Bad Review

Mystery on a BudgetI got a bad review on my book Ready or Not available at Kindle. It isn’t long, but out of respect for the writer, I link it here rather than quote it in its entirety.

At first I had a sinking feeling and not a little despair. But on reflection, my writer’s integrity asserted itself and I issued a very polite (I hope) thanks and apologetic, also available at the above link as a comment on the comment.

Two things I take away from this. One is Kay’s (the reviewer’s) take on the language. I can’t apologize for my grammar. It is what it is. And I took severe pains to actually talk down the characters’ dialogue as I wrote (and rewrote) the text. I wanted characters’ spoken words to reflect accurately the speech I knew from my years in the 70s and 80s in Iowa, swearing included. Perhaps I had grown up in a privileged (linguistically) environ? Yet everyone I knew was middle class, strictly. We were well-educated readers in those days. All my friends read, and avidly. And we fished, played board games, card games, camped, and swatted softballs around. That was we. And my characters reflect that.

Two is her lack of commentary of anything substantial to the driving plot. I worried about this as I wrote it, yet it was based on real events. A youthful girl was raped who lived in my neighborhood while walking home from a school function at night. She did try to kill herself when her parents didn’t believe her after enduring months of her growing volatility and instability. This neighborhood shock was what inspired me to put pen to paper. Further, the subjects of unplanned teen pregnancies were beginning to become rife in the 80s, as well as the prevalence of digital and video material’s easy access to society.

It is as it was, and I stand by it. I see my book as more of a record of what started to happen to a recently staid society that found itself suddenly open to new avenues of media and rapidly changing cultural norms. We’re still reaping those changes.

New Page: Chapter 1 in its entirety

Chapter 1 of “Ready or Not” may be read on its own page.

Click to the right of “Home,” this blog.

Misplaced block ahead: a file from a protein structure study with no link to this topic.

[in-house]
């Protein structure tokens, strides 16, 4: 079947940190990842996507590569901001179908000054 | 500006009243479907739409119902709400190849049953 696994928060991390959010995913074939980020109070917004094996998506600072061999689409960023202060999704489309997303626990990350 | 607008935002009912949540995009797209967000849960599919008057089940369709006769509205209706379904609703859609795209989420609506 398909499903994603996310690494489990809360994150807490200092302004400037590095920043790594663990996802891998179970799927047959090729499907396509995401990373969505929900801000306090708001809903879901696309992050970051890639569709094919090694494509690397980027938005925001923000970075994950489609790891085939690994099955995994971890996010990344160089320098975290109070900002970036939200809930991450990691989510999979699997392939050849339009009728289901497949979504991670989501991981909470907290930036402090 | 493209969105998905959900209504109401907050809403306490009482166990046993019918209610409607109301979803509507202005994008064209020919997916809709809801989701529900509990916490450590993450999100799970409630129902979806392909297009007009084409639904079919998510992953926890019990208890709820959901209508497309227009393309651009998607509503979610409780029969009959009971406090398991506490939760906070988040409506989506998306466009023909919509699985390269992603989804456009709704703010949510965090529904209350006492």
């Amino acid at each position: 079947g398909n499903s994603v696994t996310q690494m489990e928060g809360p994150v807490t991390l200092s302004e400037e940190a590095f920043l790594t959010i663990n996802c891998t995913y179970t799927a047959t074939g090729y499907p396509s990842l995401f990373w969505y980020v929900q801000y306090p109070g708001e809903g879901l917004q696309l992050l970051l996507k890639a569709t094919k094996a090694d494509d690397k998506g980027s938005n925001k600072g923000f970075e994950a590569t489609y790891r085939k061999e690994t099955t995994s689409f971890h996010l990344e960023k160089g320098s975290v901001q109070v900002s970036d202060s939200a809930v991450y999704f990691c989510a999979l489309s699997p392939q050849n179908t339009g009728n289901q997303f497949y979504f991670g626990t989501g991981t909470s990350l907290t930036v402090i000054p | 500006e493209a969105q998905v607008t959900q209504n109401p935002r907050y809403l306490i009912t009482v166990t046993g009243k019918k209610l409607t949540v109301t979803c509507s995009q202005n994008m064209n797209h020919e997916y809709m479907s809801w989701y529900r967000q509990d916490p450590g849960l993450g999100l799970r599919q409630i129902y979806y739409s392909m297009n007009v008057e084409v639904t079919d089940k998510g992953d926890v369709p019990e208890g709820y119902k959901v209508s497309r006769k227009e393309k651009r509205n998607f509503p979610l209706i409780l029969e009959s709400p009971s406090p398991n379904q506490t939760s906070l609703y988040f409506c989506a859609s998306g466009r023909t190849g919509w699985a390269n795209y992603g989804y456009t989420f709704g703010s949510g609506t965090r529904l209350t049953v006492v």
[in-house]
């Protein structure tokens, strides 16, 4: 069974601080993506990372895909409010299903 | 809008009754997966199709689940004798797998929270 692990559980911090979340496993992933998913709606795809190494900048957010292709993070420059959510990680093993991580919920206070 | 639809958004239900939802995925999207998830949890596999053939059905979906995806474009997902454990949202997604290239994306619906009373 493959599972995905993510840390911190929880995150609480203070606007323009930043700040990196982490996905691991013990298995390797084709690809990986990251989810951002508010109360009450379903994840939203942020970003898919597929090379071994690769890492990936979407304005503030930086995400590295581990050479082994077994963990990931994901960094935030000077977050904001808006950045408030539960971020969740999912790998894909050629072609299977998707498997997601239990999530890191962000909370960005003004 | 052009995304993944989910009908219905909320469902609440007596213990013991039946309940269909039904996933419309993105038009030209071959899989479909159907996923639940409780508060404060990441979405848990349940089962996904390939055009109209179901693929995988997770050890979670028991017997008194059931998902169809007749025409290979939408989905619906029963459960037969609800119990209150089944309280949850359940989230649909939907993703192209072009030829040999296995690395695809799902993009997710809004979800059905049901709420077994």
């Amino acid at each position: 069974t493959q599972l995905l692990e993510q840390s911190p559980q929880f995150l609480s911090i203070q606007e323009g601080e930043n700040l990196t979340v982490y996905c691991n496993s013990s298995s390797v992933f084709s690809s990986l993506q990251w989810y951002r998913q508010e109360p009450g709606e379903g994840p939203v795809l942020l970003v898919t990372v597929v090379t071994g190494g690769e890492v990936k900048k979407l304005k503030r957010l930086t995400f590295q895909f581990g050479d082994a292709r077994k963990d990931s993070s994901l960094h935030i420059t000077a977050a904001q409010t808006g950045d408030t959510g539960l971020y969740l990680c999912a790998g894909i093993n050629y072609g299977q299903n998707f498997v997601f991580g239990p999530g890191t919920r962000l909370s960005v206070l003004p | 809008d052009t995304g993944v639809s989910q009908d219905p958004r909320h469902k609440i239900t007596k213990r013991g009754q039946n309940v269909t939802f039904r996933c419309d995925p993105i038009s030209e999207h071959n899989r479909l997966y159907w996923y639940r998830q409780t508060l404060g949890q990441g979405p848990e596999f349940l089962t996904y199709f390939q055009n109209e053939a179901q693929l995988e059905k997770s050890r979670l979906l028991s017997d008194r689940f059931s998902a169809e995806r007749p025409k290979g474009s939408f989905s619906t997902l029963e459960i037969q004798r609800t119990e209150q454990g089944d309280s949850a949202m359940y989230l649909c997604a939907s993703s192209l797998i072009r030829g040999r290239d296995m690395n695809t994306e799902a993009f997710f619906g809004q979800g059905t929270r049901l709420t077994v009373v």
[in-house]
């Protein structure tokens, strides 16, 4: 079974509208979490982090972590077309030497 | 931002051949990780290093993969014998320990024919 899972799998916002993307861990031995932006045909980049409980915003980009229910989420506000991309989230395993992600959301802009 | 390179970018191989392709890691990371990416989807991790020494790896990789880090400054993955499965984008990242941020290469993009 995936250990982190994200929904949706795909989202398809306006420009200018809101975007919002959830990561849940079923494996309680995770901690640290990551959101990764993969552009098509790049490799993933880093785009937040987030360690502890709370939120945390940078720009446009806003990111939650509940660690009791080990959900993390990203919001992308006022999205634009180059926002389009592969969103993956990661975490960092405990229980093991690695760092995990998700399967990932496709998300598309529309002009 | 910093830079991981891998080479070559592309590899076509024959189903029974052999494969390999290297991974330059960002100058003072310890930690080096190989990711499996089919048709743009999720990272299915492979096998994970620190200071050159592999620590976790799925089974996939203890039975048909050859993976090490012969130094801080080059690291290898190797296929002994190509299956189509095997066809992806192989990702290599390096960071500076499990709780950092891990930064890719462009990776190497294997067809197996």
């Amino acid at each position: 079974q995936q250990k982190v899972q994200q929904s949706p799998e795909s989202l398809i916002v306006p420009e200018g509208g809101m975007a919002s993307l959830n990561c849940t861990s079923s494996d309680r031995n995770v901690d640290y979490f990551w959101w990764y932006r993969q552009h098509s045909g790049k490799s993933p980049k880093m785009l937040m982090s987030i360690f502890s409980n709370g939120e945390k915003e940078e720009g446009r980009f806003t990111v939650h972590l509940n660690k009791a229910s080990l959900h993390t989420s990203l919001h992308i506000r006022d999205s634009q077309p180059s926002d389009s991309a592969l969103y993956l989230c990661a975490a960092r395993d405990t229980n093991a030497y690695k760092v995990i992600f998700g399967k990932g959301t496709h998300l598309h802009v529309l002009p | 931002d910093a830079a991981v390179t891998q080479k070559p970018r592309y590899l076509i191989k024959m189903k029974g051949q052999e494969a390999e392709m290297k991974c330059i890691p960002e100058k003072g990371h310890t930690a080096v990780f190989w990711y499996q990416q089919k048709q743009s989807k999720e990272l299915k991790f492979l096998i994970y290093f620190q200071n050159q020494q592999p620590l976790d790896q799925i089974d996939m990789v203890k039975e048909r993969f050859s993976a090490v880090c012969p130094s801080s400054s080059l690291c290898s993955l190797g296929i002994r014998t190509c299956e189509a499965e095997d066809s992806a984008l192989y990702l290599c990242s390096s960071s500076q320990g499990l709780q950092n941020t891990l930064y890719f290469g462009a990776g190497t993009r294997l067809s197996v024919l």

Ready or Not” is copyright 2012 by Todd L. Ehlers. The novel’s cover illustration is copyright 2011 by Liza E. Paizis.

Genesis

ImageReady or Not: cover detail by Liza Paizis

In 1981 I visited home having recently moved out for the first (and final) time. Two siblings remained, one my youngest sister. I was 20, and she 15.

My sister was upset about something that had happened to a grade school girl in the neighborhood. As I recall, she indirectly knew this girl from having known older siblings in the family closer to her own age.

Her eyes were angry and upset at the same time. She said the girl in question, no older than 13, had tried to kill herself. She didn’t succeed, but what horrified my sister most was why she had attempted her life. The girl had been raped some weeks or months earlier (I think the latter) but, out of shame and some guilt, had sequestered the fact. Her mood had become severely altered in the meantime, however; her parents and siblings knew something was wrong. The girl had changed. Family tensions had reached some sort of crescendo, so one or both of the parents demanded answers.

She told the truth. The girl had been walking home from the grade school following some after school function, that time past, and had been raped by someone lurking in bushes, shrubbery, or a copse of trees–I forget the details. I know the route well, having walked it myself for over 8 years, and I know the many shadier expanses a predator could have lurked inside. When she had dumped out her awful secret, the parents did not believe her. They sought some other explanation and wouldn’t hear any more of the story–the truth. This girl had then tried to kill herself. How I know not.

I had been as furious and sick-hearted as my sister was. Pity for this girl and fury at this wicked world welled up in my heart and has always remained for any such victims, especially the young. I told myself on that spot (I remember where I sat in my parents’ living room and the angle I viewed my sister’s face as she related this tragedy) that this will be fixed in a story. Or, at the least, addressed.

I wasn’t as upset by any lurid specifics of how the assault happened, for this scourge has been with us as long as we’ve been fallen; I wanted to fathom how a home life and a pair of parents couldn’t believe their daughter’s awful trauma: her secret, oozing sore of memories.